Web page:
Idaho’s Fish and Game Commission ended its spring Chinook salmon fishing on the Clearwater last week but kept open fishing for jacks or yearing males through the holiday weekend.
That brought a protest from the Nez Perce Tribe, which has a right to 50 percent of the harvest under the treaty rights it retained when it turned over millions of acres to the U.S. government. Tribal biologists worry that anglers fishing for the 2,000 jacks allowed will catch and release many potential spawners and that about 10 percent of them will die.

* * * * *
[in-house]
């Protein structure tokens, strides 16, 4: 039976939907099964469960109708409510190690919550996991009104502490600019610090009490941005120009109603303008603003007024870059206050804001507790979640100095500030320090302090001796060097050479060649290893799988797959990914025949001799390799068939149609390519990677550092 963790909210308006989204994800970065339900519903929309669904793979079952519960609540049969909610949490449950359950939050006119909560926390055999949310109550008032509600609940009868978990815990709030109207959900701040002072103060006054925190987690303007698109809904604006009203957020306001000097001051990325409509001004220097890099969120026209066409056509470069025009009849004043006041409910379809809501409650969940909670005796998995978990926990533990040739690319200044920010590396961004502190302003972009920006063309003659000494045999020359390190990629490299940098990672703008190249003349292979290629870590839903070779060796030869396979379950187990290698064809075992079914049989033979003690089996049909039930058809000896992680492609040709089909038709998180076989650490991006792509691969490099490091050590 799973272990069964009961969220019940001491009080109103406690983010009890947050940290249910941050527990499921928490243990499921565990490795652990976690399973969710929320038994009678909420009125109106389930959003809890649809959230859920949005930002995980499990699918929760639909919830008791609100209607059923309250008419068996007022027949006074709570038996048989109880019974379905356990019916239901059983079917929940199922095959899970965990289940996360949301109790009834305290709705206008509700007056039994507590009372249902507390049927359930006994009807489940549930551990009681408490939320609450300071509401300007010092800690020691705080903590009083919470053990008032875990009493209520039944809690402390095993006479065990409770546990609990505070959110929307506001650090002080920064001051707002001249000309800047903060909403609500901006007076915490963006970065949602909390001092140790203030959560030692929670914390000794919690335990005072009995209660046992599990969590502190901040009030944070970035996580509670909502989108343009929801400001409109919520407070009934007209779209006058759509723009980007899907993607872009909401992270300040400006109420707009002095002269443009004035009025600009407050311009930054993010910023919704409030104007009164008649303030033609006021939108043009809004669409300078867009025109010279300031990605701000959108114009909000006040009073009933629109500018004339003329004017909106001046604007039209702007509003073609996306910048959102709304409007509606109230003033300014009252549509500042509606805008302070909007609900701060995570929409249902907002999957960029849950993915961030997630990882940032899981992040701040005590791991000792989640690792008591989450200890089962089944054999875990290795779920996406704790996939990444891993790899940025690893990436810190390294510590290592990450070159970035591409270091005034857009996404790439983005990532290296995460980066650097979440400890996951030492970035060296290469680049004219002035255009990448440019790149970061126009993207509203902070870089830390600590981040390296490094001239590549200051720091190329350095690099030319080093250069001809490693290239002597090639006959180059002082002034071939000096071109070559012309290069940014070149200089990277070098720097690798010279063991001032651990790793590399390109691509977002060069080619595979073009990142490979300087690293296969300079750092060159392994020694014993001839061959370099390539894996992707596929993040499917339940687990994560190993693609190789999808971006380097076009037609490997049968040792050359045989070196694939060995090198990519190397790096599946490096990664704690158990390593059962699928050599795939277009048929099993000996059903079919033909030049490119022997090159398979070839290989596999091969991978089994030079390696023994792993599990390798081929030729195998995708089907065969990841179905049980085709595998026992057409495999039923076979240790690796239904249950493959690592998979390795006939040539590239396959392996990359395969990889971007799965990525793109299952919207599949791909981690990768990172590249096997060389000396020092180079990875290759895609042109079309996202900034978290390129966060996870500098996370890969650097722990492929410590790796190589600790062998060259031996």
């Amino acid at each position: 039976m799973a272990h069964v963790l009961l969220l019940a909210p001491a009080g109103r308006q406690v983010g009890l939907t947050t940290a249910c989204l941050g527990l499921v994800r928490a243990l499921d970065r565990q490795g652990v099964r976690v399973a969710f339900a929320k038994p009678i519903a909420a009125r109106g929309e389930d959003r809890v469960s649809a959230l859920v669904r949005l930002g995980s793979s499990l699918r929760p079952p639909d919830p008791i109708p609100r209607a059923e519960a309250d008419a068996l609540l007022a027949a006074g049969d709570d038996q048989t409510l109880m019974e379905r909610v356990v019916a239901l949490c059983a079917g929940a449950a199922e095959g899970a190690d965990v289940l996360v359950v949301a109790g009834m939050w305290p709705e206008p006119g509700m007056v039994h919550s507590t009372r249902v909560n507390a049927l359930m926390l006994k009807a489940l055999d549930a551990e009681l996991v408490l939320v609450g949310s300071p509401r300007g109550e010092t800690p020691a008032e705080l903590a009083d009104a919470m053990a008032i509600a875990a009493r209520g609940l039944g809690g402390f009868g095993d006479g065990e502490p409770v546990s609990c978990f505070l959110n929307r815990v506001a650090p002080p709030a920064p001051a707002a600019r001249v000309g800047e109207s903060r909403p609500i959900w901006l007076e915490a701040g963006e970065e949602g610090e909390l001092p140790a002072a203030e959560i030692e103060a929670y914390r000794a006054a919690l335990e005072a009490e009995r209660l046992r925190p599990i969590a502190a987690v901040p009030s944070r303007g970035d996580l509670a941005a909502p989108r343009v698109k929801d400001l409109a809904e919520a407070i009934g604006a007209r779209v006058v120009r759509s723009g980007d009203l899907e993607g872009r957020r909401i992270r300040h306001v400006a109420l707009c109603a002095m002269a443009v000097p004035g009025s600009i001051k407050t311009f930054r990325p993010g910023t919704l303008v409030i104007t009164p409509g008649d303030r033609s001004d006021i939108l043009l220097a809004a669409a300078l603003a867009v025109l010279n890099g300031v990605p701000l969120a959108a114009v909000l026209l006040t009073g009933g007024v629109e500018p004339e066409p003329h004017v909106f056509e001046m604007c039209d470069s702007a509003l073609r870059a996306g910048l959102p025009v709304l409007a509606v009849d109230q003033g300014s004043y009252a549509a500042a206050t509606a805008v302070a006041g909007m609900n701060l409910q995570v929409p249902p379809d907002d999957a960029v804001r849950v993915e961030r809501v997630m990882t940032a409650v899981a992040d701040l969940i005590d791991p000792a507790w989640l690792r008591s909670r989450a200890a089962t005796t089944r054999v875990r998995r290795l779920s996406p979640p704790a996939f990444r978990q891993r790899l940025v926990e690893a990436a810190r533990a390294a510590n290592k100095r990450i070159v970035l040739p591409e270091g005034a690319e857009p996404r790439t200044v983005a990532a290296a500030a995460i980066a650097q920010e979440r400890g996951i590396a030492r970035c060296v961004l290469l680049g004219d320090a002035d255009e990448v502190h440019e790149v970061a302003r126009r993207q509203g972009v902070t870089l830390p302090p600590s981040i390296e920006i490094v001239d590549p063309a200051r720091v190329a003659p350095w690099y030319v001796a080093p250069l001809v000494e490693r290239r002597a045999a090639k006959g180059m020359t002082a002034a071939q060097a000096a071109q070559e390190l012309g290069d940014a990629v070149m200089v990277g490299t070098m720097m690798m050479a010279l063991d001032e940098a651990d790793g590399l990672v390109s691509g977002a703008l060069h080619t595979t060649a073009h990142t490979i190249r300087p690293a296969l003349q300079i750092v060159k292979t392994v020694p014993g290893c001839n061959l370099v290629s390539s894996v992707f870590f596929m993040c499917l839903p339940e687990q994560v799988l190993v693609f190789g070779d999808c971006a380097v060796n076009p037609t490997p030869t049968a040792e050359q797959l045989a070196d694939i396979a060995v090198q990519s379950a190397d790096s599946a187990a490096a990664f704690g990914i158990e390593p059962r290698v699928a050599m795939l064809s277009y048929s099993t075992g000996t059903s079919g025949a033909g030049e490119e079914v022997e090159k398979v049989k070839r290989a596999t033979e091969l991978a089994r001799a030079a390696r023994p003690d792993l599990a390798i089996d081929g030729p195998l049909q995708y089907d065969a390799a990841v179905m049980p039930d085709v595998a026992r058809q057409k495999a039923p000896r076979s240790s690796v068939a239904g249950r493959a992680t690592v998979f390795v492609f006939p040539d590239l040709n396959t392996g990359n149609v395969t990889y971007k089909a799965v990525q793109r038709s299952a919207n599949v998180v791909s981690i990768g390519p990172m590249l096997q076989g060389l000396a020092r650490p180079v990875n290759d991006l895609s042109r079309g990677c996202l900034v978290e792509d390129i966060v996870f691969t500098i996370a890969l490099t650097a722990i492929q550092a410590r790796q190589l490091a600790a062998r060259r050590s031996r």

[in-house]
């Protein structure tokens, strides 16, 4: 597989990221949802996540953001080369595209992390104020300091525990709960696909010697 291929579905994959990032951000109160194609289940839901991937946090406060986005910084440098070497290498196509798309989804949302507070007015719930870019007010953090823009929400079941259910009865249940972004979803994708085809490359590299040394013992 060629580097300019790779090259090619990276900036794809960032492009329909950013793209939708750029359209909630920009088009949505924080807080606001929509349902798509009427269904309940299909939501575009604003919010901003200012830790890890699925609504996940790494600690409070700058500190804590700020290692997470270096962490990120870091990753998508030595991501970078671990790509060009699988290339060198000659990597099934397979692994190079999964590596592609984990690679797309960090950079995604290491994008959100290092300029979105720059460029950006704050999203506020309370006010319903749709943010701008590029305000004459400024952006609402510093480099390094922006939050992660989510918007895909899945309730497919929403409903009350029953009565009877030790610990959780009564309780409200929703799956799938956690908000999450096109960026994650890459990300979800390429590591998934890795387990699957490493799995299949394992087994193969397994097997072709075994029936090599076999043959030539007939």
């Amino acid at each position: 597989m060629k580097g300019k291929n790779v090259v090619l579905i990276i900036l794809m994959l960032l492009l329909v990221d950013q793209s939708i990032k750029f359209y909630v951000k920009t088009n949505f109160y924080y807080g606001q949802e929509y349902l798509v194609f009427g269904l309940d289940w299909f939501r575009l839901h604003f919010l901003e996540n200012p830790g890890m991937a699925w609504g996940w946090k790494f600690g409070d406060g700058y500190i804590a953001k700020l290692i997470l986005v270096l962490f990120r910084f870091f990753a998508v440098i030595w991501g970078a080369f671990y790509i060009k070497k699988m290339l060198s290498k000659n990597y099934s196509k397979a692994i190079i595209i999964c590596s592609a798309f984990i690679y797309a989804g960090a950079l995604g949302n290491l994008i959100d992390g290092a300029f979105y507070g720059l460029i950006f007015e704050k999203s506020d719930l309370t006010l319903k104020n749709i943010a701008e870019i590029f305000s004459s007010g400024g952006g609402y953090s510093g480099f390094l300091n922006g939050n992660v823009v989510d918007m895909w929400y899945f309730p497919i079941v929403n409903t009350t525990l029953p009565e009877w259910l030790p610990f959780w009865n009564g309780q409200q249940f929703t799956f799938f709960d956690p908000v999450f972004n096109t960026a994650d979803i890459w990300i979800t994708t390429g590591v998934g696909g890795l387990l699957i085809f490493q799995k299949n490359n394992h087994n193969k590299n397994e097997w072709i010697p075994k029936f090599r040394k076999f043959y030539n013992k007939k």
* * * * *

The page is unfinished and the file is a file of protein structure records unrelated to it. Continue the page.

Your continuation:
“Given the low runs size this year there is little margin of error in achieving broodstock,” said Silas Whitman, chairman of the Nez Perce Tribe.
The tribe wanted the state to take a conservative approach because it worries it will be short in its hatcheries. That mean fewer smolts to release in the future.
Harvest issues have been among the most sensitive over the years between Idaho and tribal fishing authorities. At times Idaho has complained tribal fishermen take too many steelhead incidently during fall Chinook season on the Columbia.
The tribe, whose hatcheries are now a major source of salmon for the Salmon and Clearwater fisheries, is making the same point here. These squabbles only happen in times of shortage, which means often.